And you say he’s just a friend, oh baby
You, you got what I need but you say he’s just a friend
But you say he’s just a friend, oh baby
You, you got what I need but you say he’s just a friend
But you say he’s just a friend
– “Just a Friend” by Biz Markie

18. You find a portal to another world in your sink’s drain. What is this other world called? And what is the best way to clean the portal so it doesn’t smell like old food?
Sinkubus, just to tie it in with the boat name. The way you clean it is you don’t because I’m thinking Sinkubus is going to be a pretty desirable world. The portal will remain dirty so it deters everyone but the most determined to traverse it. Actually, etched in Latin around the drain is a saying that captures this sentiment. The dirty drain is a form of Darwinism. Only the strongest get through.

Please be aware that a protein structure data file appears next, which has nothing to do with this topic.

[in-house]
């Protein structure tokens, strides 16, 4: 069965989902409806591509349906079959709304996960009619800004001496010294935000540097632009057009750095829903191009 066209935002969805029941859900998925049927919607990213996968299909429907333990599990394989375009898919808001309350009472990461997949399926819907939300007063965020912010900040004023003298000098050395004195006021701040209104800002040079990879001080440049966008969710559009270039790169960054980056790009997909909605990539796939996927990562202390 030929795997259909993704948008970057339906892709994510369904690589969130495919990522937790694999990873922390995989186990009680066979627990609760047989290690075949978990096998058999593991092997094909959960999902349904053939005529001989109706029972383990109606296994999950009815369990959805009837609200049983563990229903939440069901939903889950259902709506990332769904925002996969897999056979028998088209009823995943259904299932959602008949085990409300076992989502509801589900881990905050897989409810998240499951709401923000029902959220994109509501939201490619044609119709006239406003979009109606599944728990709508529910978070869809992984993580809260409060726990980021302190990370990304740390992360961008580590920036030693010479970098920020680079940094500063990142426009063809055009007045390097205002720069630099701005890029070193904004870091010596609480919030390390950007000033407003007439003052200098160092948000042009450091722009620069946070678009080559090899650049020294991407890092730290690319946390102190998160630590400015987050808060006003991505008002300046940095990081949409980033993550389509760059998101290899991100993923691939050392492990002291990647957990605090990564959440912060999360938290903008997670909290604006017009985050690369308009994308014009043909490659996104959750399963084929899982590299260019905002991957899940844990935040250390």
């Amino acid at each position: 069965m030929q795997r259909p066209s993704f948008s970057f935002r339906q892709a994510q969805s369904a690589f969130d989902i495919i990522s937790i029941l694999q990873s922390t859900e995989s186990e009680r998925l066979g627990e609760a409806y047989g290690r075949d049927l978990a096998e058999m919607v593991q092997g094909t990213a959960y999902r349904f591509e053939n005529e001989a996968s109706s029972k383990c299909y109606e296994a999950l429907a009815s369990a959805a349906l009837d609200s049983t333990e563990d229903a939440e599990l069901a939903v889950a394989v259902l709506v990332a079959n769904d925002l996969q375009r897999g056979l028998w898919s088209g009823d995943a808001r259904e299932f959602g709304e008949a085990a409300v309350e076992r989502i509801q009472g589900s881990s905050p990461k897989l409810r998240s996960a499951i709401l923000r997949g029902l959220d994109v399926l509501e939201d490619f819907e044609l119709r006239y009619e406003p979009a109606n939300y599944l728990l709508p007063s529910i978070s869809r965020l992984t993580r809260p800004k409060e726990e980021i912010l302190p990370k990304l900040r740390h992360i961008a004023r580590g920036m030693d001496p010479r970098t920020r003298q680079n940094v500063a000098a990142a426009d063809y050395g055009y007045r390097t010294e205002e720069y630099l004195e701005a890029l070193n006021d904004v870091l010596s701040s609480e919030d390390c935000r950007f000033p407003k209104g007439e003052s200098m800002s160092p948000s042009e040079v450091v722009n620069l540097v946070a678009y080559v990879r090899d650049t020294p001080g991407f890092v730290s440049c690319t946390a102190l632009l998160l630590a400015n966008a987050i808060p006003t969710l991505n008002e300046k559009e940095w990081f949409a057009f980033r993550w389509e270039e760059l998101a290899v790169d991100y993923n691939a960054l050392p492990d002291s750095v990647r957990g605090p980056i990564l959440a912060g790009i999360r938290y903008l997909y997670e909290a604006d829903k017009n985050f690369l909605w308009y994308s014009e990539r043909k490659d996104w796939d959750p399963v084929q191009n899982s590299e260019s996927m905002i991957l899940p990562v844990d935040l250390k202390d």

19. Where can people learn more about you, your work or any pets you have?
Two dogs named Mason and Dixon. Since I’m from Chicago and my wife is from Georgia, my wife wanted names that reflected where we grew up. I really wanted the Yankee dog to be named Sherman as in Sherman’s March, but my wife shut me down on that one for some reason. People can learn more about me in a variety of places:

My website address: www.marksamojedny.com
My Amazon author page: http://www.amazon.com/-/e/B006NZ4TBW
Follow me on Twitter at Eradicus Purify.

“Friend” me on Facebook as well.
Or you can buy me beers at a bar as I pass through your city while on my global bar crawl.

20. What’s next?
Up next in the immediate short term is a pint of Lagunitas Little Sumpin’ Sumpin’ Ale or possibly a tumbler of Pappy Van Winkle’s Family Reserve 20-Year-Old Bourbon. In the next year, I hope that what is next is the publication of my second novel, tentatively titled THE CANTALOUPE GIRL.